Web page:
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Boksburg Residents Rally for Service Delivery, Threaten Rates Boycott

Published April 02, 2024
2 months ago


In an emphatic demonstration of citizen unrest, over a thousand Boksburg residents amassed at El Ridge Corner to vent their exasperation over continuous power outages and the deterioration of municipal services. This gathering was not merely a collective outcry but a stern warning to the powers that be: the community is prepared to boycott rates and taxes if their grievances remain unaddressed.


The electricity supply issues have immobilized both residents and businesses, some experiencing up to 10 days in darkness with unsatisfactory communication from the municipality regarding restoration timelines. The frustration is palpable, as citizens articulate their disenchantment with the downward spiral of their hometown, a place many have known since childhood.


It's not just about being left in the dark; it's a matter of fairness and equity. Residents point out instances where electricity theft seems to go unchecked, exacerbating feelings of neglect and inequality.


The manifestation of this anger was robustly directed at local public officials, including Democratic Alliance (DA) spokesperson on energy and water, Simon Lapping, and the leaders from the ActionSA party. The crowd's ire reflects a broader expectation of action over platitudes, with an understanding that while councillors themselves might be constrained, the community's patience has run thin.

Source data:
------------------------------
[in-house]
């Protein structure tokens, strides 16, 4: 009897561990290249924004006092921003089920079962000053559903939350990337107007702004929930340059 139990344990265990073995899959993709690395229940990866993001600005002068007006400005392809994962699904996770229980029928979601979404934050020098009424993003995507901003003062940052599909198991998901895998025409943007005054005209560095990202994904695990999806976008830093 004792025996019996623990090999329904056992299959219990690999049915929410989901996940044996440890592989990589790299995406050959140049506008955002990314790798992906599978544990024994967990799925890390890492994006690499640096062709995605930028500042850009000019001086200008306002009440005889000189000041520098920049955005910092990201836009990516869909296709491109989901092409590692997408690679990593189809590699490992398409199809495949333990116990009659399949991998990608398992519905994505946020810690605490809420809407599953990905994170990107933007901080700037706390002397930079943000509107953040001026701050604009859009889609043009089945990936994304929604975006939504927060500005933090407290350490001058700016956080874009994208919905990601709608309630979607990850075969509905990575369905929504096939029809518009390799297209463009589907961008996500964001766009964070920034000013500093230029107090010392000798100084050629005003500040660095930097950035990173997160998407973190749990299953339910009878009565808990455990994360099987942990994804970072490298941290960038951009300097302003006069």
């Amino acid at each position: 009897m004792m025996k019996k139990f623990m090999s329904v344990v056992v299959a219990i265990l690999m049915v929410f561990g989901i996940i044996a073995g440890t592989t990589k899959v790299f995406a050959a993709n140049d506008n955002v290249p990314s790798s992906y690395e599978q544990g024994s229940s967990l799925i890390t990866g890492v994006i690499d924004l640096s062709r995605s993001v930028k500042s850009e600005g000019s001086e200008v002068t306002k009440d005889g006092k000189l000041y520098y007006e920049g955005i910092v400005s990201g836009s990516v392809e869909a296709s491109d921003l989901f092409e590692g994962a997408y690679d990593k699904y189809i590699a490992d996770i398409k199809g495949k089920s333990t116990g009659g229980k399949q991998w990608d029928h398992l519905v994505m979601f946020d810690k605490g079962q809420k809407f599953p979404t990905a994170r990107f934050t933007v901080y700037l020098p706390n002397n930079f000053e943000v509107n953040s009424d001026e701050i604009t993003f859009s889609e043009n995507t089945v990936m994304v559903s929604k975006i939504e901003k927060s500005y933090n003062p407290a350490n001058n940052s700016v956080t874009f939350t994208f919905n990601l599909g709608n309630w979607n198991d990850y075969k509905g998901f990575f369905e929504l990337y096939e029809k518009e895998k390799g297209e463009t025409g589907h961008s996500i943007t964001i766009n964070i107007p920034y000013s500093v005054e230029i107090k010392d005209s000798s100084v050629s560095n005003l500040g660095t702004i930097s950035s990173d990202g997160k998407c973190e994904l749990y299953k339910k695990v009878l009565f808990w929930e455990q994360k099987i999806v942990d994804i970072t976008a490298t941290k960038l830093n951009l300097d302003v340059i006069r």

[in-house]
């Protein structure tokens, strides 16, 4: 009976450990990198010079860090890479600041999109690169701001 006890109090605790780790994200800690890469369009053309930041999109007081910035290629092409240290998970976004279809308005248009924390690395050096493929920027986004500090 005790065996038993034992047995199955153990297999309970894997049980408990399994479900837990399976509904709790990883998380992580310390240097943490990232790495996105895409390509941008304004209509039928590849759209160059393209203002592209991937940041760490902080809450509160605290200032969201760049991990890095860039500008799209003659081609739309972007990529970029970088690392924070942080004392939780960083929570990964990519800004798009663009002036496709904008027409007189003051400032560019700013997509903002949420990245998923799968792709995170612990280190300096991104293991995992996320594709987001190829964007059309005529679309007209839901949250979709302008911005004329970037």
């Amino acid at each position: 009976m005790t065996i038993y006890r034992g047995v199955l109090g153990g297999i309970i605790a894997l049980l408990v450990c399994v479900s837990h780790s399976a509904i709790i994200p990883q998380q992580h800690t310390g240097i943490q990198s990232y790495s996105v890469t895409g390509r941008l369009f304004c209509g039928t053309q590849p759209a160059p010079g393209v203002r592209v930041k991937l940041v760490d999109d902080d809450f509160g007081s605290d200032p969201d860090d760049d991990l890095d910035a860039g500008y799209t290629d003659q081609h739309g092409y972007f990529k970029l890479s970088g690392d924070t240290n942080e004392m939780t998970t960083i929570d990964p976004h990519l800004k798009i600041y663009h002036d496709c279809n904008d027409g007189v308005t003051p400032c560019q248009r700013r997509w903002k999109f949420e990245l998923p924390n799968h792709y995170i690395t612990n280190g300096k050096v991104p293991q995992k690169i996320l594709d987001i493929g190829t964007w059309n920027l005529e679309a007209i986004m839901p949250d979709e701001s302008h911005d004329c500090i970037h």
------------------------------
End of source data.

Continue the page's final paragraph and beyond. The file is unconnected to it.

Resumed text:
ActionSA’s representative Michael Basch conveyed a sense of urgency, underscoring the frequency and spread of power outages in the region, including recent prolonged blackouts in Alberton and Kempton Park – the latter complicated further by allegations of subpar repair work.


Amidst the resonating discontent, Herman Mashaba of ActionSA emphasized the inherent political nature of these service delivery failures, asserting that only through political recourse can the system be purified.


The community's resolve crystalized into a multi-pronged plan which includes leveraging local WhatsApp groups for grassroots solution-sharing and presenting these to the appropriate officials. However, the notion of withholding rates payments was especially contentious; while Lapping pointed out the legality of refusing payment for undelivered services, the notion still treads in gray legal areas.


The collective sentiment for regular community meetings signified a call to unity beyond Boksburg, to stand against governmental inadequacy that has impact throughout South Africa.


Despite political tensions, including criticism within DA ranks for the supposed commandeering of the event by ActionSA, the two coalition partners managed to collectively face the disgruntled residents.


The notable absence of city officials at the gathering was pointed, leaving the leadership of ActionSA assuring the community that discussions with top municipal energy department officials were imminent, alluding to the urgent need for answers and action.



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